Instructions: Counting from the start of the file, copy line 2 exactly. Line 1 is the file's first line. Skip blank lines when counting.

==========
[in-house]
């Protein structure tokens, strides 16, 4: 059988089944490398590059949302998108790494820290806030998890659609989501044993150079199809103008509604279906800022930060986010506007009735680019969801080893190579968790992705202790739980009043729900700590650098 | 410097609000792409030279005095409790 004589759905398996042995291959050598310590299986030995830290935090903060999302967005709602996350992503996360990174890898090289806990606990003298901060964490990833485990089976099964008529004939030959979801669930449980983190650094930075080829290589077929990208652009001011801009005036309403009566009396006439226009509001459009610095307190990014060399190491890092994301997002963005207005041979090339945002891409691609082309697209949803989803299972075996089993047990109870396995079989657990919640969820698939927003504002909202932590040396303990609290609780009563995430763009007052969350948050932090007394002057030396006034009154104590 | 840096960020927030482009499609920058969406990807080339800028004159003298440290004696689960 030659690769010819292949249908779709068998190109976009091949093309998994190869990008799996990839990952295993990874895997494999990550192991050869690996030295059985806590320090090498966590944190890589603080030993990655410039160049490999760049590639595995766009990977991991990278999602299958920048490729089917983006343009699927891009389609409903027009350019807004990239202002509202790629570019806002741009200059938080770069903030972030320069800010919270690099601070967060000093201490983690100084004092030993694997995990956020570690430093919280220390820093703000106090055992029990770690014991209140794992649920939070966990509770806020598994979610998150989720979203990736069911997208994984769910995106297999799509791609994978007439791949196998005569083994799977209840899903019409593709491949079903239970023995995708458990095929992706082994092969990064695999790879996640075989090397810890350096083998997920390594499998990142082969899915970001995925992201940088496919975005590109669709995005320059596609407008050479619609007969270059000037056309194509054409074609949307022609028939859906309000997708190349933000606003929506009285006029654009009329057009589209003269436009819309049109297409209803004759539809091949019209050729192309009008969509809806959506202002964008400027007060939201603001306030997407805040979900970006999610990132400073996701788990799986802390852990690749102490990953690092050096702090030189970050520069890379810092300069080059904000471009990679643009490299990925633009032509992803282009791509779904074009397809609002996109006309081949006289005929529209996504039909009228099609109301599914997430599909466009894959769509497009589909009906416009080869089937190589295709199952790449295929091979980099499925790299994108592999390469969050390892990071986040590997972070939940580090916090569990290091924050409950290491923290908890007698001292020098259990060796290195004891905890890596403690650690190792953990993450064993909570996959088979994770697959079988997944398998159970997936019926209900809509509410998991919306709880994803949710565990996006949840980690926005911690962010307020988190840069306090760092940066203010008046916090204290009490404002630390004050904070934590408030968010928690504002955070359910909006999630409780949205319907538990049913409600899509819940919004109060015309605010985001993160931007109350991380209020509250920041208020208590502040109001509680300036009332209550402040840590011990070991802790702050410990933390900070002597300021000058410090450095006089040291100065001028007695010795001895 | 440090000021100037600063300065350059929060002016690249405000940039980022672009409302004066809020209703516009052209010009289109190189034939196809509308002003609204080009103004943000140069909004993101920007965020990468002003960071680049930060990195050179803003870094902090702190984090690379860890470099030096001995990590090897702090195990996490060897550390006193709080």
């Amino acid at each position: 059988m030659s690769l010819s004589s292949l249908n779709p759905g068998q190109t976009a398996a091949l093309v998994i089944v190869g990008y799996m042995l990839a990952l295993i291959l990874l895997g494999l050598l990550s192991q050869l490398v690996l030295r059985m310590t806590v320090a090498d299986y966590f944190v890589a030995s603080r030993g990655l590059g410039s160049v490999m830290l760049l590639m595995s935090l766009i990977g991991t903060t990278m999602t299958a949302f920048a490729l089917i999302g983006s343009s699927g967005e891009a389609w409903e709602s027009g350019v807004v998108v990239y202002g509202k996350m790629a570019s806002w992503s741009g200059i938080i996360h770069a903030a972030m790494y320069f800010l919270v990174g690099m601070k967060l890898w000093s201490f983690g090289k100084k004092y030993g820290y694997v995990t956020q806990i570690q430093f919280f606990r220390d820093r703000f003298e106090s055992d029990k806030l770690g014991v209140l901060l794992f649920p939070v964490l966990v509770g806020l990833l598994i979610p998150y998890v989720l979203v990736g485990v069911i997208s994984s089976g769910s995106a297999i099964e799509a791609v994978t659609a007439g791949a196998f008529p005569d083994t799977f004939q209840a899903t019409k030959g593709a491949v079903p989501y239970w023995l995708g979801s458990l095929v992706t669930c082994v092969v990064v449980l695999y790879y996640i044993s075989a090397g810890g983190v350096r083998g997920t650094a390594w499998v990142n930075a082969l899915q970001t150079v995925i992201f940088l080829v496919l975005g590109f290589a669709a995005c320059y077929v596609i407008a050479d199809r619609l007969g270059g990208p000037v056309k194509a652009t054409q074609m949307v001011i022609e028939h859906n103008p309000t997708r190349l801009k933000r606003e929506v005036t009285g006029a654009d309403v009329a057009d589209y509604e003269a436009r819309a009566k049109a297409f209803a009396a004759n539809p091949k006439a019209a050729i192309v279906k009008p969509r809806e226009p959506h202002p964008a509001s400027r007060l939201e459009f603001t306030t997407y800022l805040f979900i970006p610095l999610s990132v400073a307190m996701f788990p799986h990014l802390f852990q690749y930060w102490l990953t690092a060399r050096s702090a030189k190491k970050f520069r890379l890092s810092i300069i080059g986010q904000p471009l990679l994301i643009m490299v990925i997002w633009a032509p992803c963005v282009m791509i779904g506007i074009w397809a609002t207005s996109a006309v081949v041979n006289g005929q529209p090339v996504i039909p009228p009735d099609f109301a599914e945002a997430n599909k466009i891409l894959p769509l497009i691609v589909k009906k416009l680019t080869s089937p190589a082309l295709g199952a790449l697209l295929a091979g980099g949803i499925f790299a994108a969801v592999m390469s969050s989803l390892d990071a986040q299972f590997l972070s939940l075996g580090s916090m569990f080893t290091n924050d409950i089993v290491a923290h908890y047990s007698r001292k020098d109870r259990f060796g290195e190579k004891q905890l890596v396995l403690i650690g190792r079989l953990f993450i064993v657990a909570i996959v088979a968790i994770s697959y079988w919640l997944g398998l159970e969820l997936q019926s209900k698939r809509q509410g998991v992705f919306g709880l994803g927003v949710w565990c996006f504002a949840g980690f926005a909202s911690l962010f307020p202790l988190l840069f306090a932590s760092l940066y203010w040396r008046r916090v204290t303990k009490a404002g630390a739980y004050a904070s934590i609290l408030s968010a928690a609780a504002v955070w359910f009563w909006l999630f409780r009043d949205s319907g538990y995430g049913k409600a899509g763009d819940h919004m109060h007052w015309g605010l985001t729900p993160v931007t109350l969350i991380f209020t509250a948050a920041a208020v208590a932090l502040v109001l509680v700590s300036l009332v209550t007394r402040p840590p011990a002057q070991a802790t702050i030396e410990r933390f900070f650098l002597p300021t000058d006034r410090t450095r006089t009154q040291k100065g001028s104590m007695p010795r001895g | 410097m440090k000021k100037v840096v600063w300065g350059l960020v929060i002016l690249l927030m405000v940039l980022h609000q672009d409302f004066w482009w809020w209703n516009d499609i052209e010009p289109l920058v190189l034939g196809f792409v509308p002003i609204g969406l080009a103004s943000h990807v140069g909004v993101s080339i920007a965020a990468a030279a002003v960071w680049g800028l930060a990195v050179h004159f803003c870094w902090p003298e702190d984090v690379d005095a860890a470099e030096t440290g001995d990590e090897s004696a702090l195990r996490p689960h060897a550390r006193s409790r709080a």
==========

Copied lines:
């Protein structure tokens, strides 16, 4: 059988089944490398590059949302998108790494820290806030998890659609989501044993150079199809103008509604279906800022930060986010506007009735680019969801080893190579968790992705202790739980009043729900700590650098 | 410097609000792409030279005095409790 004589759905398996042995291959050598310590299986030995830290935090903060999302967005709602996350992503996360990174890898090289806990606990003298901060964490990833485990089976099964008529004939030959979801669930449980983190650094930075080829290589077929990208652009001011801009005036309403009566009396006439226009509001459009610095307190990014060399190491890092994301997002963005207005041979090339945002891409691609082309697209949803989803299972075996089993047990109870396995079989657990919640969820698939927003504002909202932590040396303990609290609780009563995430763009007052969350948050932090007394002057030396006034009154104590 | 840096960020927030482009499609920058969406990807080339800028004159003298440290004696689960 030659690769010819292949249908779709068998190109976009091949093309998994190869990008799996990839990952295993990874895997494999990550192991050869690996030295059985806590320090090498966590944190890589603080030993990655410039160049490999760049590639595995766009990977991991990278999602299958920048490729089917983006343009699927891009389609409903027009350019807004990239202002509202790629570019806002741009200059938080770069903030972030320069800010919270690099601070967060000093201490983690100084004092030993694997995990956020570690430093919280220390820093703000106090055992029990770690014991209140794992649920939070966990509770806020598994979610998150989720979203990736069911997208994984769910995106297999799509791609994978007439791949196998005569083994799977209840899903019409593709491949079903239970023995995708458990095929992706082994092969990064695999790879996640075989090397810890350096083998997920390594499998990142082969899915970001995925992201940088496919975005590109669709995005320059596609407008050479619609007969270059000037056309194509054409074609949307022609028939859906309000997708190349933000606003929506009285006029654009009329057009589209003269436009819309049109297409209803004759539809091949019209050729192309009008969509809806959506202002964008400027007060939201603001306030997407805040979900970006999610990132400073996701788990799986802390852990690749102490990953690092050096702090030189970050520069890379810092300069080059904000471009990679643009490299990925633009032509992803282009791509779904074009397809609002996109006309081949006289005929529209996504039909009228099609109301599914997430599909466009894959769509497009589909009906416009080869089937190589295709199952790449295929091979980099499925790299994108592999390469969050390892990071986040590997972070939940580090916090569990290091924050409950290491923290908890007698001292020098259990060796290195004891905890890596403690650690190792953990993450064993909570996959088979994770697959079988997944398998159970997936019926209900809509509410998991919306709880994803949710565990996006949840980690926005911690962010307020988190840069306090760092940066203010008046916090204290009490404002630390004050904070934590408030968010928690504002955070359910909006999630409780949205319907538990049913409600899509819940919004109060015309605010985001993160931007109350991380209020509250920041208020208590502040109001509680300036009332209550402040840590011990070991802790702050410990933390900070002597300021000058410090450095006089040291100065001028007695010795001895 | 440090000021100037600063300065350059929060002016690249405000940039980022672009409302004066809020209703516009052209010009289109190189034939196809509308002003609204080009103004943000140069909004993101920007965020990468002003960071680049930060990195050179803003870094902090702190984090690379860890470099030096001995990590090897702090195990996490060897550390006193709080």